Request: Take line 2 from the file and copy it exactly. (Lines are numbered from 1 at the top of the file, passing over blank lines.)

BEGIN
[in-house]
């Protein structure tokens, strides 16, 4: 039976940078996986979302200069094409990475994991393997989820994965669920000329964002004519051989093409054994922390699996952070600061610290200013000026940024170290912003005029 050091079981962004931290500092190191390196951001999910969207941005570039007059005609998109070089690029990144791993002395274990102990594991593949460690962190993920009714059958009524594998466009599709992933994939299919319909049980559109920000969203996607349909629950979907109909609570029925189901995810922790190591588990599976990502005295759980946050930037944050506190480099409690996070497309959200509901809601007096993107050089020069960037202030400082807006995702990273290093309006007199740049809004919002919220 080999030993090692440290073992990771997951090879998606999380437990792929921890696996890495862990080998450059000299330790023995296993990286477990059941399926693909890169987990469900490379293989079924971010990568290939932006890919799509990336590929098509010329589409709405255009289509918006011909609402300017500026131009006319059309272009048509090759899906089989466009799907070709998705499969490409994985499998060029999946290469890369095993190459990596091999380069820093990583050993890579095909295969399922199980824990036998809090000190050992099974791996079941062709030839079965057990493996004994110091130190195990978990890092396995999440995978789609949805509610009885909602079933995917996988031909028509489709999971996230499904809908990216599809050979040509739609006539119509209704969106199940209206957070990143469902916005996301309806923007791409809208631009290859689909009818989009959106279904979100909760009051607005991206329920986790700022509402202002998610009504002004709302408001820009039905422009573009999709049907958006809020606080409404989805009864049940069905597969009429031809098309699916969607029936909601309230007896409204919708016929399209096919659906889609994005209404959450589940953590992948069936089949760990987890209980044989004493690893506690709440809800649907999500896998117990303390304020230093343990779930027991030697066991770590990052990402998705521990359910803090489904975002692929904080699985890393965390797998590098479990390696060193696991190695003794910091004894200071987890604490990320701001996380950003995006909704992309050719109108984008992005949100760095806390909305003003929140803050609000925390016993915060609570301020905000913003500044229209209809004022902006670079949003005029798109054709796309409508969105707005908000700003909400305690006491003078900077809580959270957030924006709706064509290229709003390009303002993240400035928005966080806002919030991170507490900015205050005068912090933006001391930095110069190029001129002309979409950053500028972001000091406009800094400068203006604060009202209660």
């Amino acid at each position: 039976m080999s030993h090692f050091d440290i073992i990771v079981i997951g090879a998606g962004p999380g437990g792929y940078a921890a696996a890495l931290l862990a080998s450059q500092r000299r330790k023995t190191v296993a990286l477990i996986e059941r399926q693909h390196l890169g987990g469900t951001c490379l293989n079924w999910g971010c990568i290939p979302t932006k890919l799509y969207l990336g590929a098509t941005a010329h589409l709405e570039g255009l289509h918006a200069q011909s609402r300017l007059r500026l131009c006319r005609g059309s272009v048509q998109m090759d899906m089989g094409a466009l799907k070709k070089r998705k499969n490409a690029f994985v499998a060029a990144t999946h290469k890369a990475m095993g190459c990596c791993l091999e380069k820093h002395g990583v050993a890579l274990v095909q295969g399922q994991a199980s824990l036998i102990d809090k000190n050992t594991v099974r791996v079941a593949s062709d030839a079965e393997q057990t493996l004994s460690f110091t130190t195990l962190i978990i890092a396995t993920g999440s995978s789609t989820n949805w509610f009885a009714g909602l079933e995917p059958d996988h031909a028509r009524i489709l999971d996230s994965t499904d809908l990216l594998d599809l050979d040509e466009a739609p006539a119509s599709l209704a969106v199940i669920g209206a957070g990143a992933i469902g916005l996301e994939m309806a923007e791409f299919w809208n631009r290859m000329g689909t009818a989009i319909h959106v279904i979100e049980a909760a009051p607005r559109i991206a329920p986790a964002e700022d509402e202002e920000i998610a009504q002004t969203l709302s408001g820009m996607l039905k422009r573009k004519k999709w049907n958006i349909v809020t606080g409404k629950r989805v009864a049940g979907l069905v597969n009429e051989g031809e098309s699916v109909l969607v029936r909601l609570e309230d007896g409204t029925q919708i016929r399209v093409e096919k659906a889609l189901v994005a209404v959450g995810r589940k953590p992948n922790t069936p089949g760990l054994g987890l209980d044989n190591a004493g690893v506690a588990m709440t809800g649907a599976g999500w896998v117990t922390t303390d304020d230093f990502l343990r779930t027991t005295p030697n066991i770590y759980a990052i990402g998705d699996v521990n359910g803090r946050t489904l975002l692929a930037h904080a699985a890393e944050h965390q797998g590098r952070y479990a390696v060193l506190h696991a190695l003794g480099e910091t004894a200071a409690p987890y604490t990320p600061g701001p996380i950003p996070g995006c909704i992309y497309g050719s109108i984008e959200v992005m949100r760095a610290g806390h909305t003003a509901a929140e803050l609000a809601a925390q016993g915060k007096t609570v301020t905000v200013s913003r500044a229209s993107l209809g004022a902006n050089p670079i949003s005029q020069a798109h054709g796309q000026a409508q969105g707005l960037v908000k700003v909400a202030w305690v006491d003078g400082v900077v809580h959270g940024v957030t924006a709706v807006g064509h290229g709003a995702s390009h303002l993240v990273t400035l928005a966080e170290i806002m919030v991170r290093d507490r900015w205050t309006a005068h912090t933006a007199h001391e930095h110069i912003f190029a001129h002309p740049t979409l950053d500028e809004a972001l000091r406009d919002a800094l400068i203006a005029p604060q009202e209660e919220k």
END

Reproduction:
């Protein structure tokens, strides 16, 4: 039976940078996986979302200069094409990475994991393997989820994965669920000329964002004519051989093409054994922390699996952070600061610290200013000026940024170290912003005029 050091079981962004931290500092190191390196951001999910969207941005570039007059005609998109070089690029990144791993002395274990102990594991593949460690962190993920009714059958009524594998466009599709992933994939299919319909049980559109920000969203996607349909629950979907109909609570029925189901995810922790190591588990599976990502005295759980946050930037944050506190480099409690996070497309959200509901809601007096993107050089020069960037202030400082807006995702990273290093309006007199740049809004919002919220 080999030993090692440290073992990771997951090879998606999380437990792929921890696996890495862990080998450059000299330790023995296993990286477990059941399926693909890169987990469900490379293989079924971010990568290939932006890919799509990336590929098509010329589409709405255009289509918006011909609402300017500026131009006319059309272009048509090759899906089989466009799907070709998705499969490409994985499998060029999946290469890369095993190459990596091999380069820093990583050993890579095909295969399922199980824990036998809090000190050992099974791996079941062709030839079965057990493996004994110091130190195990978990890092396995999440995978789609949805509610009885909602079933995917996988031909028509489709999971996230499904809908990216599809050979040509739609006539119509209704969106199940209206957070990143469902916005996301309806923007791409809208631009290859689909009818989009959106279904979100909760009051607005991206329920986790700022509402202002998610009504002004709302408001820009039905422009573009999709049907958006809020606080409404989805009864049940069905597969009429031809098309699916969607029936909601309230007896409204919708016929399209096919659906889609994005209404959450589940953590992948069936089949760990987890209980044989004493690893506690709440809800649907999500896998117990303390304020230093343990779930027991030697066991770590990052990402998705521990359910803090489904975002692929904080699985890393965390797998590098479990390696060193696991190695003794910091004894200071987890604490990320701001996380950003995006909704992309050719109108984008992005949100760095806390909305003003929140803050609000925390016993915060609570301020905000913003500044229209209809004022902006670079949003005029798109054709796309409508969105707005908000700003909400305690006491003078900077809580959270957030924006709706064509290229709003390009303002993240400035928005966080806002919030991170507490900015205050005068912090933006001391930095110069190029001129002309979409950053500028972001000091406009800094400068203006604060009202209660």